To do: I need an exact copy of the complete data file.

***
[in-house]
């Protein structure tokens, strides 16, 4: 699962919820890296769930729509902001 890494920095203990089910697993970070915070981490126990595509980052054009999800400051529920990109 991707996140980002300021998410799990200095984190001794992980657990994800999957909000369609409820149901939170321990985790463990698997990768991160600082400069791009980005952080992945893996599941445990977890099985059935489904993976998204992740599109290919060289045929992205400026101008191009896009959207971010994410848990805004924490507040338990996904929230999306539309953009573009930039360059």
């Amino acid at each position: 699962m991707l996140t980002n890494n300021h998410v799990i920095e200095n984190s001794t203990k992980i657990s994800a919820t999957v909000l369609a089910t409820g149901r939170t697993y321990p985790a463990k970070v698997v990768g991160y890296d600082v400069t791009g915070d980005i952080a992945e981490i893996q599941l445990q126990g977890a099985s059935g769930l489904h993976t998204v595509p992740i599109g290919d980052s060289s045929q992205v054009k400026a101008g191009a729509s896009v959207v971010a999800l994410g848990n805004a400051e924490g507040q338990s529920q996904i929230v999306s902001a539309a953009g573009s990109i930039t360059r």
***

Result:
[in-house]
């Protein structure tokens, strides 16, 4: 699962919820890296769930729509902001 890494920095203990089910697993970070915070981490126990595509980052054009999800400051529920990109 991707996140980002300021998410799990200095984190001794992980657990994800999957909000369609409820149901939170321990985790463990698997990768991160600082400069791009980005952080992945893996599941445990977890099985059935489904993976998204992740599109290919060289045929992205400026101008191009896009959207971010994410848990805004924490507040338990996904929230999306539309953009573009930039360059």
């Amino acid at each position: 699962m991707l996140t980002n890494n300021h998410v799990i920095e200095n984190s001794t203990k992980i657990s994800a919820t999957v909000l369609a089910t409820g149901r939170t697993y321990p985790a463990k970070v698997v990768g991160y890296d600082v400069t791009g915070d980005i952080a992945e981490i893996q599941l445990q126990g977890a099985s059935g769930l489904h993976t998204v595509p992740i599109g290919d980052s060289s045929q992205v054009k400026a101008g191009a729509s896009v959207v971010a999800l994410g848990n805004a400051e924490g507040q338990s529920q996904i929230v999306s902001a539309a953009g573009s990109i930039t360059r």